NAYPYITAW - With an historic general election just seven months away, Myanmar opposition leader and Nobel laureate Aung San Suu Kyi is locked in a high-stakes showdown with a military-backed government she says isn't interested in reform.
Some of her supporters within Myanmar's pro-democracy movement have begun to question whether the country's most popular politician has the political ability to prevail.
They say she has already been outmanoeuvred.
"At a grassroots level she is hugely popular. But people worry about her political manoeuvring and strategy," said Aung Zaw, a former political exile and 1980s student activist who now edits Myanmar's leading independent news agency.
Aung Zaw and others, including some current student activists, say Suu Kyi made a critical mistake when she stood for parliament three years ago in a by-election, becoming a lawmaker in a system that remains far from fully democratic.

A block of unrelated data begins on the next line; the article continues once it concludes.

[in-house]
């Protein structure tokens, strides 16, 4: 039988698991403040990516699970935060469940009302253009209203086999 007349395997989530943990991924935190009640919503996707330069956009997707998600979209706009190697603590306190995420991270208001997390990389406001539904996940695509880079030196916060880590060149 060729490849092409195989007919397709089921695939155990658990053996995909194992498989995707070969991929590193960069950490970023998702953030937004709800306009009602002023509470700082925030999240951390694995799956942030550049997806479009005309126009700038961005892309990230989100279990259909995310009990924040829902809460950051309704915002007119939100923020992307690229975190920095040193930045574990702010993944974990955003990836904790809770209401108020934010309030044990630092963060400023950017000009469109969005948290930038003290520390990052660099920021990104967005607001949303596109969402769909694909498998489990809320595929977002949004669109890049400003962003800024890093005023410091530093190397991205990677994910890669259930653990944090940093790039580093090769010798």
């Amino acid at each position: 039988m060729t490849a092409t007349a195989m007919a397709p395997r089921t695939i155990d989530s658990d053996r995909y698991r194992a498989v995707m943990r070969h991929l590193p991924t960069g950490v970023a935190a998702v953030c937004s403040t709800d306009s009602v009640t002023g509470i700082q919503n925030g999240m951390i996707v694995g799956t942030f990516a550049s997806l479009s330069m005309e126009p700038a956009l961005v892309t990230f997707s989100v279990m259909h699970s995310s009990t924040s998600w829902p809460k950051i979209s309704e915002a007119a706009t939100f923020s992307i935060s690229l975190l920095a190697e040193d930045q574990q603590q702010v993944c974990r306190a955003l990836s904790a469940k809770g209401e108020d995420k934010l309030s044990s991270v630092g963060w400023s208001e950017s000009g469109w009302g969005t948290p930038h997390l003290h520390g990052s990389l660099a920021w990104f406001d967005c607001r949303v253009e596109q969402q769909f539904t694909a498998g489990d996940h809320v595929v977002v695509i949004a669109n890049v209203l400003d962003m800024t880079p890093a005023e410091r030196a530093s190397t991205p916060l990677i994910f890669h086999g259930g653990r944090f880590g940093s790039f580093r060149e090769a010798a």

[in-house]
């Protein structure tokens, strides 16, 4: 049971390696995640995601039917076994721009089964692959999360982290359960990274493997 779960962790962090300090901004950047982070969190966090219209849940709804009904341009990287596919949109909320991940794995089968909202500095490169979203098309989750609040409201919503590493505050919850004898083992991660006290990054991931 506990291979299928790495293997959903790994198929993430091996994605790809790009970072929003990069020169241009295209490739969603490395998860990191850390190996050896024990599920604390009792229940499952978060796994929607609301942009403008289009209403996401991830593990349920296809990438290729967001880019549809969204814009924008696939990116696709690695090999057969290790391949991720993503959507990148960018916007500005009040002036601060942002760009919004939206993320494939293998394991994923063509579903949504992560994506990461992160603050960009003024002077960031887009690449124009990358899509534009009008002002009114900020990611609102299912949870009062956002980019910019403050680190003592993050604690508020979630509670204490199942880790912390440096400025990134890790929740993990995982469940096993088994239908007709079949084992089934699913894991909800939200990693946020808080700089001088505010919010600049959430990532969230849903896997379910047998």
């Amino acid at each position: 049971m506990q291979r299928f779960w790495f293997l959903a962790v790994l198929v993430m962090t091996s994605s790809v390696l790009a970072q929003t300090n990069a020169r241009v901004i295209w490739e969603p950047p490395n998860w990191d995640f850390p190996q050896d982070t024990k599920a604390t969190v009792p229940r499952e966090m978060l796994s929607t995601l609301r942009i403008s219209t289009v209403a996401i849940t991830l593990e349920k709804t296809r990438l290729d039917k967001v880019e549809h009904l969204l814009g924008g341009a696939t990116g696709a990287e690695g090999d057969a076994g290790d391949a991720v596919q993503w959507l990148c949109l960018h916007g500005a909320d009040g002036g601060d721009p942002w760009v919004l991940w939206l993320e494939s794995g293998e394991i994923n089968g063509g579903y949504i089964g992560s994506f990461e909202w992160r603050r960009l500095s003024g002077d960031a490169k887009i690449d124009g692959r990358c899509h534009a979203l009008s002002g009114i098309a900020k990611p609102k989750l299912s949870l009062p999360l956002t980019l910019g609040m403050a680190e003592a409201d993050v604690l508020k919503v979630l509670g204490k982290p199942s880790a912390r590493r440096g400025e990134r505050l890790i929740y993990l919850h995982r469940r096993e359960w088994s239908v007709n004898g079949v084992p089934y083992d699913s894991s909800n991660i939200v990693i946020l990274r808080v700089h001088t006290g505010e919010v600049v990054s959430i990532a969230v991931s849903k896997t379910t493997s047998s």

"She lent a whole undeserved legitimacy to the regime," Aung Zaw said.
Critics say Suu Kyi has received little in return for that move, which contributed to the United States and the European Union's suspending sanctions and burnished President Thein Sein's reformist image as "Myanmar's Gorbachev".
"She has been outsmarted to some extent," said Maung Moccy, a student activist, former political prisoner and a leader in the All Burma Federation of Student Unions.
"... She hasn't got back in return anything that is worth what she gave," he added.
Others, though, express support.
Arakan National Party leader Aye Maung, who represents the nation's ethnic groups at reform talks between Myanmar's most powerful politicians, says Suu Kyi was pushing hard for the military-drafted constitution to be changed so that she could become eligible for the presidency after the election.
The charter effectively bars her from the top office.
"I think she's playing her game very smartly," he said, pointing to a round of talks due to take place on the constitution on Friday.